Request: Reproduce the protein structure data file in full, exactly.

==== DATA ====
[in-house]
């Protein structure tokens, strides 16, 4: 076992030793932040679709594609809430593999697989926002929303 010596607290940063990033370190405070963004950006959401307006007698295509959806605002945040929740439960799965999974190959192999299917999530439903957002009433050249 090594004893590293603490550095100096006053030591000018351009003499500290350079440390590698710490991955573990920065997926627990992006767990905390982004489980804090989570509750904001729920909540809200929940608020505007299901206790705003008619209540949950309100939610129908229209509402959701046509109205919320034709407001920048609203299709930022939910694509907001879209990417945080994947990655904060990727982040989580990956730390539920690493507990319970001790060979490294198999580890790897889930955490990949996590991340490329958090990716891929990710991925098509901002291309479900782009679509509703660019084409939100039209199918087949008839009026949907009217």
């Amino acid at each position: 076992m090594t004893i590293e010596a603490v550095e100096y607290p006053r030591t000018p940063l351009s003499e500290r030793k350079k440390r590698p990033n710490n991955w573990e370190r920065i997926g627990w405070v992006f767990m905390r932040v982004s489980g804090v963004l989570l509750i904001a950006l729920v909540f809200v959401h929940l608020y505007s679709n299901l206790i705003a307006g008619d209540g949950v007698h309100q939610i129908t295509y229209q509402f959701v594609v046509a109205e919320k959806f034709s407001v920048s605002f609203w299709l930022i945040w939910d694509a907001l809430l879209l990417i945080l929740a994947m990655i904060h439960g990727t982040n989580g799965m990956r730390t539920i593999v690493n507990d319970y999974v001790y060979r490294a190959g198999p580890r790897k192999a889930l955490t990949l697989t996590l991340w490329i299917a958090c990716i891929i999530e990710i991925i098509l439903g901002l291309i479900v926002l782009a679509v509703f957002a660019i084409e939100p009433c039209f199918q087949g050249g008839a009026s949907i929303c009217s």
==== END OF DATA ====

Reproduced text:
[in-house]
């Protein structure tokens, strides 16, 4: 076992030793932040679709594609809430593999697989926002929303 010596607290940063990033370190405070963004950006959401307006007698295509959806605002945040929740439960799965999974190959192999299917999530439903957002009433050249 090594004893590293603490550095100096006053030591000018351009003499500290350079440390590698710490991955573990920065997926627990992006767990905390982004489980804090989570509750904001729920909540809200929940608020505007299901206790705003008619209540949950309100939610129908229209509402959701046509109205919320034709407001920048609203299709930022939910694509907001879209990417945080994947990655904060990727982040989580990956730390539920690493507990319970001790060979490294198999580890790897889930955490990949996590991340490329958090990716891929990710991925098509901002291309479900782009679509509703660019084409939100039209199918087949008839009026949907009217």
């Amino acid at each position: 076992m090594t004893i590293e010596a603490v550095e100096y607290p006053r030591t000018p940063l351009s003499e500290r030793k350079k440390r590698p990033n710490n991955w573990e370190r920065i997926g627990w405070v992006f767990m905390r932040v982004s489980g804090v963004l989570l509750i904001a950006l729920v909540f809200v959401h929940l608020y505007s679709n299901l206790i705003a307006g008619d209540g949950v007698h309100q939610i129908t295509y229209q509402f959701v594609v046509a109205e919320k959806f034709s407001v920048s605002f609203w299709l930022i945040w939910d694509a907001l809430l879209l990417i945080l929740a994947m990655i904060h439960g990727t982040n989580g799965m990956r730390t539920i593999v690493n507990d319970y999974v001790y060979r490294a190959g198999p580890r790897k192999a889930l955490t990949l697989t996590l991340w490329i299917a958090c990716i891929i999530e990710i991925i098509l439903g901002l291309i479900v926002l782009a679509v509703f957002a660019i084409e939100p009433c039209f199918q087949g050249g008839a009026s949907i929303c009217s």